When Science and Spirituality returns, Dr. Schwartz will discuss his spiritual journey and how it has informed him in developing pioneering psychiatric theories. Please stay tuned to Supreme Master Television.

Welcome back to Science and Spirituality, where we’ve been speaking with neurobiologist Dr. Jeffrey M. Schwartz from the US about consciously using the mind’s power to transform our brains and ourselves. Dr. Schwartz now discusses how his spiritual life informs his scientific work.

I was a person of faith from the very beginning. To quote the great gospel singer, Dorothy Love Coats, “I got my religion when I was very young.” I'm a Jewish person and I was orthodox. I was very serious about it. But then in my later adolescence, I started to sort of fall away as adolescents do, but then in my early 20's, I became very, very interested in classical Buddhism.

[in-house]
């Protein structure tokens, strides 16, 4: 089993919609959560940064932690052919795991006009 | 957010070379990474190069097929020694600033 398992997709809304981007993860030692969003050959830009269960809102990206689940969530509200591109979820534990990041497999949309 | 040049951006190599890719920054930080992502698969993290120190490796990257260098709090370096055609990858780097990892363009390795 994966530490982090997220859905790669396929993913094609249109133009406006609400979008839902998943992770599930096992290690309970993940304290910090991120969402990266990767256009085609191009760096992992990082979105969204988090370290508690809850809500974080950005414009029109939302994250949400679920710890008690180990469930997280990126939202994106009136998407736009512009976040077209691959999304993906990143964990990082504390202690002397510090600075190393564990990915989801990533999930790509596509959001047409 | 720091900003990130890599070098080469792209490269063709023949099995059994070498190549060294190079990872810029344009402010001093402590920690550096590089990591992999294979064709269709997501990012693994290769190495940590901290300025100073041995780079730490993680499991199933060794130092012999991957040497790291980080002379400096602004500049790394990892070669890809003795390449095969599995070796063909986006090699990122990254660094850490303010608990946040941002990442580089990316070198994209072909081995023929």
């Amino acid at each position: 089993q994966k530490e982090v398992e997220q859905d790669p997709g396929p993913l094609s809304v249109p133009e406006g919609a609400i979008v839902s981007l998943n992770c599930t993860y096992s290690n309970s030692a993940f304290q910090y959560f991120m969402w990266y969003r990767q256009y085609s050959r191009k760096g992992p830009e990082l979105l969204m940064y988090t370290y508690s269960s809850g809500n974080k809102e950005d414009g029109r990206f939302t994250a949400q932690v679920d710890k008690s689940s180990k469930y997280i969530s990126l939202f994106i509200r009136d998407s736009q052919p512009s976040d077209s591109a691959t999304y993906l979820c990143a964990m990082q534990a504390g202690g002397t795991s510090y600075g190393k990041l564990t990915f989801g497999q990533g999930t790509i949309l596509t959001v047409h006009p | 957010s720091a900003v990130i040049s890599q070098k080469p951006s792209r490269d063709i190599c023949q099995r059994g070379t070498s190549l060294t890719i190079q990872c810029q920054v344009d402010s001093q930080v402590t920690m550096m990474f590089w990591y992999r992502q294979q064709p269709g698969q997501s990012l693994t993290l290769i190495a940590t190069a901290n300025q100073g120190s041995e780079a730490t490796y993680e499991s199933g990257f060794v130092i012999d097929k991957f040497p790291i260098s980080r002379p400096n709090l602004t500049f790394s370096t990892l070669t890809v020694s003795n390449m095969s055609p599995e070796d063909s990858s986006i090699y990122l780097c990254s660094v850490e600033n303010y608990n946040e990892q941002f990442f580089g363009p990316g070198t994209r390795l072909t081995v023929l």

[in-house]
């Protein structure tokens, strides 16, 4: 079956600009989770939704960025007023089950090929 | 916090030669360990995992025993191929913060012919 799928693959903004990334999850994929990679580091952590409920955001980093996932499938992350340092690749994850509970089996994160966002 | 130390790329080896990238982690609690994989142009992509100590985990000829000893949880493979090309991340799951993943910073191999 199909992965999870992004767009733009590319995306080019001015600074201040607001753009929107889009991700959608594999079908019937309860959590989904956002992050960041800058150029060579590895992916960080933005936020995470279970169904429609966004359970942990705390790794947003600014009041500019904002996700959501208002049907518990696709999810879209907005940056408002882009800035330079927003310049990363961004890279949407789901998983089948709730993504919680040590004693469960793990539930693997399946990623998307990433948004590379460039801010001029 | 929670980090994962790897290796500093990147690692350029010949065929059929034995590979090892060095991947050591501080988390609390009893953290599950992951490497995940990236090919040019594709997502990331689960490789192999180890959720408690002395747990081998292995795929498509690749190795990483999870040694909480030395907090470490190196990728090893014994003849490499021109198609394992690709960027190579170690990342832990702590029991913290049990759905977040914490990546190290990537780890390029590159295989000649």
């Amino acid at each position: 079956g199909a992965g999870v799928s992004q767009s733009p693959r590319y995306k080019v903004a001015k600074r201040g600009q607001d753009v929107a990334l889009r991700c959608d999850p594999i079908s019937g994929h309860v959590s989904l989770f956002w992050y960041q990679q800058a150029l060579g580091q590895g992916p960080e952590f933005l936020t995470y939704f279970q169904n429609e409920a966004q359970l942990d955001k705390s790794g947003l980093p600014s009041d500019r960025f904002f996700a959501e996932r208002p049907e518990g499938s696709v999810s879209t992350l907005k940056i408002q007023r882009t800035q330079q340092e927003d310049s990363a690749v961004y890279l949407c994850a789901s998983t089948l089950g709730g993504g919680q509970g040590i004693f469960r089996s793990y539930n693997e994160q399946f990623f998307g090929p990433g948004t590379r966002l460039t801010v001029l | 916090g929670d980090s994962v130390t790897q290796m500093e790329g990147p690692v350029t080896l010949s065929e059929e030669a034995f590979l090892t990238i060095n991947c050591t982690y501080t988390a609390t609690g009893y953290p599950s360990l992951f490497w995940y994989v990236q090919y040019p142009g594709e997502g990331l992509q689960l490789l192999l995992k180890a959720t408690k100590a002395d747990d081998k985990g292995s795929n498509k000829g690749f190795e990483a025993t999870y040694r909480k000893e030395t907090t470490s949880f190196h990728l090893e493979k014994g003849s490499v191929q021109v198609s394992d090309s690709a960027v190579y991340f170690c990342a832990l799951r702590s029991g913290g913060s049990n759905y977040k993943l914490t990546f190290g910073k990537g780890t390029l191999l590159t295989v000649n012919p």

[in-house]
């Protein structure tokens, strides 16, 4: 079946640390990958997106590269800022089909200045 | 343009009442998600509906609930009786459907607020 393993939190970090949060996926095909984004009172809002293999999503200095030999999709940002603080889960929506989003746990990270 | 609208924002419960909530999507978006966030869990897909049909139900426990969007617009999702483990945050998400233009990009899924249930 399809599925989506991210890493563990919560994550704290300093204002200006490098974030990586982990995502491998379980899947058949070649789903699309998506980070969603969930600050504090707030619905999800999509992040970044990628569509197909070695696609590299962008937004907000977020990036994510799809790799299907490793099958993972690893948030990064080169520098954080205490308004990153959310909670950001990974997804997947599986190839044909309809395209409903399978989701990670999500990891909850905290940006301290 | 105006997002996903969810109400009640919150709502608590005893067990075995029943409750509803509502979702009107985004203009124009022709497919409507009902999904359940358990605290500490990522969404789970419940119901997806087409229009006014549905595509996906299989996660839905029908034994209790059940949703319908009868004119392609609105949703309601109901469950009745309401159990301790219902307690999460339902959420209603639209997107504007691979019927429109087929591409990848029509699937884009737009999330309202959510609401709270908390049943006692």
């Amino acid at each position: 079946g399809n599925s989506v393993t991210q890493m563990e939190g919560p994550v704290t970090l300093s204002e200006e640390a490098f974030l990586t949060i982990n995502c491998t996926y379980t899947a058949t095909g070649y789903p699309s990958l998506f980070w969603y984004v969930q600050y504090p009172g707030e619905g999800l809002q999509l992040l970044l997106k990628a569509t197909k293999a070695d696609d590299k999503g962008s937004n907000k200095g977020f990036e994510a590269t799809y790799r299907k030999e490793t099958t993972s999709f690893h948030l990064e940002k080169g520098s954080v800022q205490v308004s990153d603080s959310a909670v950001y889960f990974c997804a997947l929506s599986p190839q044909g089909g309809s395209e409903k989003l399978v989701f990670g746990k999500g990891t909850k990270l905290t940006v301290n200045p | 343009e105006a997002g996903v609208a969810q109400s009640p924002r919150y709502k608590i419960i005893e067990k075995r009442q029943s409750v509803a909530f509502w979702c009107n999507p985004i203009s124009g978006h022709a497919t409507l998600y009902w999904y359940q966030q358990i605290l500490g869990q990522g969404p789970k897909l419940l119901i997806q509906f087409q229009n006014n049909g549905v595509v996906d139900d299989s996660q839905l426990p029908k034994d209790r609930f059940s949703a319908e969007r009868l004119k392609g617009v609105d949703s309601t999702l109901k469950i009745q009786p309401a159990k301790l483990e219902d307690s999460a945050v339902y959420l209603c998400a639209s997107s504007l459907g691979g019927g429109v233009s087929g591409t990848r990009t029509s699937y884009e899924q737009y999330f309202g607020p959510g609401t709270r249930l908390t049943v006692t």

So for 30 years, I was a very, very serious practitioner of classical Buddhism in what's called the “Theravada,” which means “the teaching of the elders.” So from that, I learned a lot about the practice of mindfulness and the practice of “Vipassana,” which tends to be translated as the word, “insight,” the very word we were using before about helping people with OCD, and that turns out to have been a clue for me about how to do this therapy.

According to Nyanaponika Thera, a Buddhist monk of the Theravada school, a key element of Insight Meditation is directness of vision or “bare attention,” meaning gaining direct knowledge through meditation, which is different from the inferential knowledge obtained through study and reflection. In developing insight through meditation, practitioners view their physical and mental processes directly, independent of abstract concepts or emotional evaluations, thus allowing them to reach “reality.”